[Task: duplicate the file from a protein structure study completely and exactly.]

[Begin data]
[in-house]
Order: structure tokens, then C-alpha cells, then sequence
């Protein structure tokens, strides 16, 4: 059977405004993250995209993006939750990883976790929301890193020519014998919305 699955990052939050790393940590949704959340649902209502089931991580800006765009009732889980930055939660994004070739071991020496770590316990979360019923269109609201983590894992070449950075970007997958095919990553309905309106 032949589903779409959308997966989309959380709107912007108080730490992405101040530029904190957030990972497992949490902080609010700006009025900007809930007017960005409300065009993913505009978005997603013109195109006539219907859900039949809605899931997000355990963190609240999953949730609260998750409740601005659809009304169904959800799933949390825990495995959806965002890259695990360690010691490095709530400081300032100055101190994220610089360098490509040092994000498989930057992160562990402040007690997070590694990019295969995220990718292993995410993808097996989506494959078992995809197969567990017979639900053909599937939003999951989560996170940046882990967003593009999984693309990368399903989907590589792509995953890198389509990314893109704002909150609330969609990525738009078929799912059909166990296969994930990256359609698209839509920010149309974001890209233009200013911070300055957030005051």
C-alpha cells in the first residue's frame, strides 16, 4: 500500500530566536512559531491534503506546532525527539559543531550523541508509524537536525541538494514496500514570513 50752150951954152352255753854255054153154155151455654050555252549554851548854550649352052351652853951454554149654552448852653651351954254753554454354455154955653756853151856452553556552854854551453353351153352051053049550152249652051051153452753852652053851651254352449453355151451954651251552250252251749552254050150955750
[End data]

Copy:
[in-house]
Order: structure tokens, then C-alpha cells, then sequence
């Protein structure tokens, strides 16, 4: 059977405004993250995209993006939750990883976790929301890193020519014998919305 699955990052939050790393940590949704959340649902209502089931991580800006765009009732889980930055939660994004070739071991020496770590316990979360019923269109609201983590894992070449950075970007997958095919990553309905309106 032949589903779409959308997966989309959380709107912007108080730490992405101040530029904190957030990972497992949490902080609010700006009025900007809930007017960005409300065009993913505009978005997603013109195109006539219907859900039949809605899931997000355990963190609240999953949730609260998750409740601005659809009304169904959800799933949390825990495995959806965002890259695990360690010691490095709530400081300032100055101190994220610089360098490509040092994000498989930057992160562990402040007690997070590694990019295969995220990718292993995410993808097996989506494959078992995809197969567990017979639900053909599937939003999951989560996170940046882990967003593009999984693309990368399903989907590589792509995953890198389509990314893109704002909150609330969609990525738009078929799912059909166990296969994930990256359609698209839509920010149309974001890209233009200013911070300055957030005051």
C-alpha cells in the first residue's frame, strides 16, 4: 500500500530566536512559531491534503506546532525527539559543531550523541508509524537536525541538494514496500514570513 50752150951954152352255753854255054153154155151455654050555252549554851548854550649352052351652853951454554149654552448852653651351954254753554454354455154955653756853151856452553556552854854551453353351153352051053049550152249652051051153452753852652053851651254352449453355151451954651251552250252251749552254050150955750